The present investigation on was undertaken in the Department of Plant Pathology, B.A. College of Agriculture, A.A.U., Anand. The Penicillium funiculosum rot of aonla was found a new record in Gujarat and it was identified by Division of Mycology and Plant Pathology, Indian Agricultural Research Institute, New Delhi (ITCC No.: 7046.08). Bio-efficacy of nine phytoextracts at 10% were tested against the mycelial growth and sporulation of Penicillium funiculosum in vitro, among them significantly lowest mycelial growth of P. funiculosum was recorded in neem leaf extract (7.75 mm) showing 89.49% growth inhibition. Further it was also proved most effective in reducing the Penicillium rot severity both in pre- (20.44%) and post-inoculation (20.87%) treatments at 7 day after inoculation, respectively. The next best treatment in tested phytoextracts tulsi and garlic were found both in in vitro and in vivo condition.
  Saurabh Singh , Asha Sinha , Shakshi Singh , Richa Raaj and J. Mishra
  Good quality seed is the prerequisite to agriculture and though of such vital significance very less attention has been paid to their efficient storage and storage losses. The present study was undertaken to screen for isolation and percent incidence of seed borne mycoflora wherein two Mungbean varieties viz. HUM-4 and HUM-12 were screened by standard blotter paper and agar plate methods at the different period of storage. Seeds of Mungbean varieties were obtained from agriculture farm, Banaras Hindu University, Varanasi. The surface sterilization was done by 0.1% mercuric chloride (HgCl2) for 1 min and washed thoroughly with distilled water. Both sterilized and unsterilized seeds were used for detection of seed borne pathogen. A total of 22 different fungi including one bacterial isolate belonging to 12 distinct genera were isolated were from these seed samples. The percentage incidence of different fungi varied with the storage periods. Aspergillus niger recorded at maximum level in 22.33, 43.27, 49.95, 19.98, 22.98 and 39.00% in Agar plate method from fresh, 180 and 360 days period of storage in HUM-4 as well as HUM-12 genotype. Highest incidence of seed borne fungi was recorded in genotype HUM-4 in Agar plate followed by HUM-12 through blotter condition. In all storage period unsterilized seed yielded most number of seed borne fungi as compared to sterilized seed. Result revealed that in all storage period Aspergillus sp. Penicillium sp. Curvularia lunata were recorded highest in HUM-4 through Agar plate method, Fusarium sp. were recorded highest in HUM-4 blotter method and lowest in HUM-12 agar plate methods, Rhizopus Cephaliofhora irregularis, Chaetomium globosum and Cladosporium cladosporoids in HUM-12 under Agar condition. Result showed that maximum number of fungi belonged to Deuteromycotina (68. 98%) followed by Ascomycotina (13. 89%) and Zygomycotina (9. 09%).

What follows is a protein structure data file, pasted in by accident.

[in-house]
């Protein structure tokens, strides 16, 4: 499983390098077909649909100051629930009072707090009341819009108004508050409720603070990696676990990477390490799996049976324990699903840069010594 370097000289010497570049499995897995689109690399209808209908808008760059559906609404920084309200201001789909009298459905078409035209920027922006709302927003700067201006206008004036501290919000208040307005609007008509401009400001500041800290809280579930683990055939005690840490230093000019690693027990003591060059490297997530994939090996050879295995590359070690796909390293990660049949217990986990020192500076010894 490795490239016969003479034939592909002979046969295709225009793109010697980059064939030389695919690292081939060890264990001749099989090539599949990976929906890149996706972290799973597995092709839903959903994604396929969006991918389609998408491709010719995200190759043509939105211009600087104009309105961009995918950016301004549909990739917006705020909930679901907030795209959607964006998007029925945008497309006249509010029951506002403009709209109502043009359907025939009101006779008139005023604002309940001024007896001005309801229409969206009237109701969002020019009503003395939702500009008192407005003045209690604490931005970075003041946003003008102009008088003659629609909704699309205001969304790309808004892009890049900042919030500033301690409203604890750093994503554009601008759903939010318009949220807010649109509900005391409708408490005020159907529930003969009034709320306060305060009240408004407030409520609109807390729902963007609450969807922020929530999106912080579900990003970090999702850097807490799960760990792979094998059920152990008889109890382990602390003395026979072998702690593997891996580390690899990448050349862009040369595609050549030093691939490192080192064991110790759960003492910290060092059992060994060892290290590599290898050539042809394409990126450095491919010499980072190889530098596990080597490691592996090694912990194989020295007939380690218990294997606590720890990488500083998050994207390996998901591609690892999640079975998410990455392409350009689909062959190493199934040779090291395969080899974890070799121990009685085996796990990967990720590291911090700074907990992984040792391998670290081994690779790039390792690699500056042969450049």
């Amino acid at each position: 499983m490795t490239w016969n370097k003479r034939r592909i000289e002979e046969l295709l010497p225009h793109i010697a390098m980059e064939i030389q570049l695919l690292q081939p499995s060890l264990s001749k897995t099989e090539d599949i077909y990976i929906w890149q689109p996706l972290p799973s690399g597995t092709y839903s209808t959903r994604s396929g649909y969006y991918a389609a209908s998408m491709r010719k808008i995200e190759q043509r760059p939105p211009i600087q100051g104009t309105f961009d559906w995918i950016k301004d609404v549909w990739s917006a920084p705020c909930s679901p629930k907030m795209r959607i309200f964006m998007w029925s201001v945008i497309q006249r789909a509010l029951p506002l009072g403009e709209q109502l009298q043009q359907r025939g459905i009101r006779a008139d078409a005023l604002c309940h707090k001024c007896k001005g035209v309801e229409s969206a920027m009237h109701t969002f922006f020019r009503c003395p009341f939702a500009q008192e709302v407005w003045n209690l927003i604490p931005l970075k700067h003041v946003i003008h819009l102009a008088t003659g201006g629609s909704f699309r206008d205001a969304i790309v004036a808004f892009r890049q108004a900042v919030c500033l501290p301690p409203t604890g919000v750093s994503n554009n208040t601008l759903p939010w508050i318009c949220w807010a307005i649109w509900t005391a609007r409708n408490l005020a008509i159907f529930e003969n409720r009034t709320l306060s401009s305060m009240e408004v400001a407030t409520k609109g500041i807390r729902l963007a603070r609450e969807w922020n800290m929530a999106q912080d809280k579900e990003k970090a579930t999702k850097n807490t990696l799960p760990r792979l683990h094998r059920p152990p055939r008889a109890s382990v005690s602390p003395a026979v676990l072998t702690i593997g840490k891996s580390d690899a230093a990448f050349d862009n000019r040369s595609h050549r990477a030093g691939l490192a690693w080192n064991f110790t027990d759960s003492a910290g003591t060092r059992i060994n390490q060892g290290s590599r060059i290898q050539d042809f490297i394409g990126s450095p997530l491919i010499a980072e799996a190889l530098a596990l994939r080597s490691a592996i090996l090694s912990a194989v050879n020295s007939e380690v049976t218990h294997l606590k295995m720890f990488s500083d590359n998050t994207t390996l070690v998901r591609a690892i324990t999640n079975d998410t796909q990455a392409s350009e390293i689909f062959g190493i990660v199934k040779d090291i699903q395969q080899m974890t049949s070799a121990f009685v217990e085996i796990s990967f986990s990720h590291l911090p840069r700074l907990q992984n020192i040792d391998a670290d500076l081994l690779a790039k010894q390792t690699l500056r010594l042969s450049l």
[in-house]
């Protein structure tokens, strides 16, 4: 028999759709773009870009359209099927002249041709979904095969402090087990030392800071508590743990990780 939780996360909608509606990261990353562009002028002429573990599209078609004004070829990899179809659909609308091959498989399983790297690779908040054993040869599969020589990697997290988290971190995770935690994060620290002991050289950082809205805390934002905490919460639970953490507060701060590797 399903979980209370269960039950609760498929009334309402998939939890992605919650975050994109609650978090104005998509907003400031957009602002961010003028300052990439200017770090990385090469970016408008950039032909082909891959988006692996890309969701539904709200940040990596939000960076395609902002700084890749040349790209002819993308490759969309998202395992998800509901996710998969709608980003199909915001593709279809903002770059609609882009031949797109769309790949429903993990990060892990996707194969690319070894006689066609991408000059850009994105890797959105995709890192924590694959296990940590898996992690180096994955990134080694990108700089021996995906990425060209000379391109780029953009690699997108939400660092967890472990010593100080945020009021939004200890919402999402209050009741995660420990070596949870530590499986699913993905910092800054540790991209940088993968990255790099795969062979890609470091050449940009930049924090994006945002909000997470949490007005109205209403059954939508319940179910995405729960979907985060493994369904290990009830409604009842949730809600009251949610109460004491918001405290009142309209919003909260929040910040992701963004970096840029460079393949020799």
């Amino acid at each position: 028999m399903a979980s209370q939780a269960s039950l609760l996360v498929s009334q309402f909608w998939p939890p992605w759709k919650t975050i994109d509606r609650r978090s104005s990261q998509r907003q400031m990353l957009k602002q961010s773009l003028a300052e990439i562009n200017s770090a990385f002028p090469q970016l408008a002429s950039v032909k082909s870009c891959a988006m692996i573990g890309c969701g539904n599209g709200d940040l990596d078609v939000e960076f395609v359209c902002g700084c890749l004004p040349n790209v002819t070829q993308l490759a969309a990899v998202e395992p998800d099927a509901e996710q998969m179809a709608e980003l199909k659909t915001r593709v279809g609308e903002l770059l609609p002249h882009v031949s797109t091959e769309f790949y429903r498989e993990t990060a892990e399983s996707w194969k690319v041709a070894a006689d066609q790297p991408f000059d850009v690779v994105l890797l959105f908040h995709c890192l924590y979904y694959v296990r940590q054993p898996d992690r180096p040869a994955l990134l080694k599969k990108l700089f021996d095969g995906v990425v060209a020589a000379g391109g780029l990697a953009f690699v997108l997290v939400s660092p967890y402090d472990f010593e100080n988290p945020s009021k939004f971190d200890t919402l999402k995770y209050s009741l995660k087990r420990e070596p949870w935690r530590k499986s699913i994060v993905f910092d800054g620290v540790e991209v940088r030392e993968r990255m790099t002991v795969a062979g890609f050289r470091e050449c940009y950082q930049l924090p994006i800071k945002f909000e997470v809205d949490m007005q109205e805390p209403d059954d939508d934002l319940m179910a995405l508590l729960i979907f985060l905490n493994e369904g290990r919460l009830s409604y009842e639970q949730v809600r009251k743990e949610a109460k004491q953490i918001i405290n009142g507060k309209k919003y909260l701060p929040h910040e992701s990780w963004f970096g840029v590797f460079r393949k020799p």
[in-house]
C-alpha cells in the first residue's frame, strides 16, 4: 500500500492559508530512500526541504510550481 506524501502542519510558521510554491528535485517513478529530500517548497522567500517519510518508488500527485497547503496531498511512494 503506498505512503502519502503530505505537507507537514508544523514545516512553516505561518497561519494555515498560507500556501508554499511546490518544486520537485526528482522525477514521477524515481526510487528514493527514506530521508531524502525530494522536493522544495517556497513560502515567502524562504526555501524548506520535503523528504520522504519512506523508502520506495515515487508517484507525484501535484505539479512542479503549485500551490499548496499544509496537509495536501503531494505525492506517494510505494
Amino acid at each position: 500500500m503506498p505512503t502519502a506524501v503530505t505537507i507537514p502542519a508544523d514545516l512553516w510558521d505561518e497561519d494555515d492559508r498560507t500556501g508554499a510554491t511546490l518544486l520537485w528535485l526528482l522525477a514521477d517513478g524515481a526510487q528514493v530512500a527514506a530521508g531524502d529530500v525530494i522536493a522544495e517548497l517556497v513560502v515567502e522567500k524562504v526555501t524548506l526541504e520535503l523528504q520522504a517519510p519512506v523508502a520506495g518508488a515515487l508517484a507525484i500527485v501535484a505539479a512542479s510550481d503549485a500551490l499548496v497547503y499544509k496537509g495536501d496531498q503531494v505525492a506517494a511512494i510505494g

Bhupendra Kumar Singh , Saurabh Singh , Vandana Srivastava and D.N. Shukla
  Water fungi and fungus-like organisms as a biological factor of ecological water systems have significant influence on the environment and its modification. Fresh water samples were collected from region of Ganga River in Varanasi district, Uttar Pradesh, India. Three sampling sites which are known as ghats (stairways to the bank) Assi ghat, Rajendra ghat, Harishchandra ghat) were selected for sample collection. The water samples were examined for fungi by plating method culturing Potato dextrose agar medium. The isolated fungal strains were identified by lactophenol cotton blue staining. Results were found that a total of 23 micoflora were found to be dominant at three place of Ganga River in Varanasi District. In all three places maximum number of fungi was recorded in Assi ghat followed by Harishchandra ghat then Rajendra ghat. Aspergillus flavus and Aspergillus niger showed highest 36.75 and 29.50% frequency at Harishchandra ghat and Rajendra ghat. White sterile mycelium and Trichothecium roseum showed lowest 0.23 and 0.45% frequency in Assi ghat.